Tuesday, March 25, 2014

Life After Life

Life After Life  by Kate Atkinson

I'm a huge fan of Atkinson's Jackson Brodie books. Not only is Jackson Brodie a great character, but all of the many disparate seeming threads woven throughout the story which come together so seamlessly in the end, could give Agatha Christie a run for her money.  I know, that's a pretty big assertion. I stand by it.  I'm the kind of person who figures it all out right away. Usually, the answer just comes to me and then I second guess myself because it couldn't possibly be that easy (but it is).  In the case of Atkinson's books, I don't want to know. I just want to take the ride and see how she gets me to the end. I'm never disappointed.

I wasn't disappointed here, either.  In Life After Life, Atkinson posits, 'what would happen if you got a do over whenever your life got irreparably broken?'  Of course, we'd never move an inch if that applied to all of us.  So, instead, she sets it in play for just one person, Ursula Todd.   And, she does it perfectly.  She misses nothing.  I'd think I'd caught her in a mistake and then it would be revealed that she'd meant to do that and it fit perfectly into the story.  I was amazed every time.

In February of 1910, Sylvie Todd goes into labor before the midwife or the doctor can make it to the house, Fox Corner.  The baby who would be Ursula is stillborn.  Time resets. The next time, the doctor does make it on time and Ursula lives.  But, as a young child she drowns on a seaside vacation.  Time resets.  It goes on this way.  There's a plan for Ursula, she's meant for something very big. She's meant to stop Adolf Hitler, but we know it will only work, if she survives. If she dies, she'll have to go back and start over.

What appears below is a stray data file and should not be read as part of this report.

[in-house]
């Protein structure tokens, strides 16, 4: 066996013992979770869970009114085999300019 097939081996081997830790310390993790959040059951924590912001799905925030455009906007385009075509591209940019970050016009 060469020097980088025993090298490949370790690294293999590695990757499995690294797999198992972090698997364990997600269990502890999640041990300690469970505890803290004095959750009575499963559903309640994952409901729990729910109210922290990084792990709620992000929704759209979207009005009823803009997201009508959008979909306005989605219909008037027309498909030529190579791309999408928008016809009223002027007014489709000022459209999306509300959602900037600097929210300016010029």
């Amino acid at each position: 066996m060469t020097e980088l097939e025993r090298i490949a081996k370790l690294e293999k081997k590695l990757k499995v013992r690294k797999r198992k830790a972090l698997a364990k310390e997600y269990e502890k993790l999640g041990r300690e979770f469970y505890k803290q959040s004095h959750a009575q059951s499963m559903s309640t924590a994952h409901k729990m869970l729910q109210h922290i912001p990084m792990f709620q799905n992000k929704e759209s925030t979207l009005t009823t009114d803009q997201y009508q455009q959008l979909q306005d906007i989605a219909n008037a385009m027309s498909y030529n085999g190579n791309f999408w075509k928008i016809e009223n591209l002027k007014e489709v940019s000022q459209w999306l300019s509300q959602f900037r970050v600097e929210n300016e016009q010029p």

There were some horrible things that Ursula endured in her many many do-overs of life.  When things were particularly bad, I'd start wishing for the dark and the snow that signaled the end/rebirth of Ursula Todd.  When it took too long in coming I'd be anxious for her happiness and safety.  There was a slight imprint of her former lives that she could sense.  She didn't know why she felt or thought the way she did, but some instinct in her tried to keep the same tragedies from repeating.

In general, I loved the characters in this book, well many of the characters in this book. Ursula is wonderful, as are most of her siblings, except that dreadful Morris.  In the beginning I really liked her mother Sylvie, but I found her less and less likable as time(s) went on. By the time Ursula was a teen, I found her to be completely insufferable.  I kind of hoped for her improvement, but it never came.  She definitely did not have the benefit of Ursula's chances to emotionally evolve.

There's a lot of love and loss in this book. It spans two wars and many variations on Ursula's life.  Atkinson has taken a concept that I've pondered so many times and provided a unique way of framing it. I was delighted that it made it to the Tournament of Books. Unfortunately, it got beaten out in the first round by The People in the Trees.

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